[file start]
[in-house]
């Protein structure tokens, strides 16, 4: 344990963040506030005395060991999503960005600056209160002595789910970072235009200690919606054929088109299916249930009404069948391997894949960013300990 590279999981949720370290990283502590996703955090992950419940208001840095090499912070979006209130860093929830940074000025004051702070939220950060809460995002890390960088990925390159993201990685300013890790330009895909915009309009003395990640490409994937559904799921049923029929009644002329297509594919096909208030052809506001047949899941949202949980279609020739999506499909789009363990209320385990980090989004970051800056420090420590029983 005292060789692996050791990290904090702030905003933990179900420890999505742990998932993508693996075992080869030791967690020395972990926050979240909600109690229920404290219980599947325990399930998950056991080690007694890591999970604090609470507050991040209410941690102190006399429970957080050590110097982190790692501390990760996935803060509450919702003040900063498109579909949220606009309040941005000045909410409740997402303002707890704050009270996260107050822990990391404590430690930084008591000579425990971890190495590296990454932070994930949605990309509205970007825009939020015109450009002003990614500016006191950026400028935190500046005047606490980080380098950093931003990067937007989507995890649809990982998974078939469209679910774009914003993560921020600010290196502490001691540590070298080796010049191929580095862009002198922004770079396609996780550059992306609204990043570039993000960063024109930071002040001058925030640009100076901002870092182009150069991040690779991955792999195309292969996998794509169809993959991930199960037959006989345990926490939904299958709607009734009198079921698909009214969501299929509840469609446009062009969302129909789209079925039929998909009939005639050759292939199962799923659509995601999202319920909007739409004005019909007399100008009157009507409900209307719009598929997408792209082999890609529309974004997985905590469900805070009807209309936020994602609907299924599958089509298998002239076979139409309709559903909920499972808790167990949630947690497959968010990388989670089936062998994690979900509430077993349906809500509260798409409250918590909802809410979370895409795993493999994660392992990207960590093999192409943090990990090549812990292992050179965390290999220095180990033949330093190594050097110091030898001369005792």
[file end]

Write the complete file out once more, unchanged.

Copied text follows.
[in-house]
């Protein structure tokens, strides 16, 4: 344990963040506030005395060991999503960005600056209160002595789910970072235009200690919606054929088109299916249930009404069948391997894949960013300990 590279999981949720370290990283502590996703955090992950419940208001840095090499912070979006209130860093929830940074000025004051702070939220950060809460995002890390960088990925390159993201990685300013890790330009895909915009309009003395990640490409994937559904799921049923029929009644002329297509594919096909208030052809506001047949899941949202949980279609020739999506499909789009363990209320385990980090989004970051800056420090420590029983 005292060789692996050791990290904090702030905003933990179900420890999505742990998932993508693996075992080869030791967690020395972990926050979240909600109690229920404290219980599947325990399930998950056991080690007694890591999970604090609470507050991040209410941690102190006399429970957080050590110097982190790692501390990760996935803060509450919702003040900063498109579909949220606009309040941005000045909410409740997402303002707890704050009270996260107050822990990391404590430690930084008591000579425990971890190495590296990454932070994930949605990309509205970007825009939020015109450009002003990614500016006191950026400028935190500046005047606490980080380098950093931003990067937007989507995890649809990982998974078939469209679910774009914003993560921020600010290196502490001691540590070298080796010049191929580095862009002198922004770079396609996780550059992306609204990043570039993000960063024109930071002040001058925030640009100076901002870092182009150069991040690779991955792999195309292969996998794509169809993959991930199960037959006989345990926490939904299958709607009734009198079921698909009214969501299929509840469609446009062009969302129909789209079925039929998909009939005639050759292939199962799923659509995601999202319920909007739409004005019909007399100008009157009507409900209307719009598929997408792209082999890609529309974004997985905590469900805070009807209309936020994602609907299924599958089509298998002239076979139409309709559903909920499972808790167990949630947690497959968010990388989670089936062998994690979900509430077993349906809500509260798409409250918590909802809410979370895409795993493999994660392992990207960590093999192409943090990990090549812990292992050179965390290999220095180990033949330093190594050097110091030898001369005792």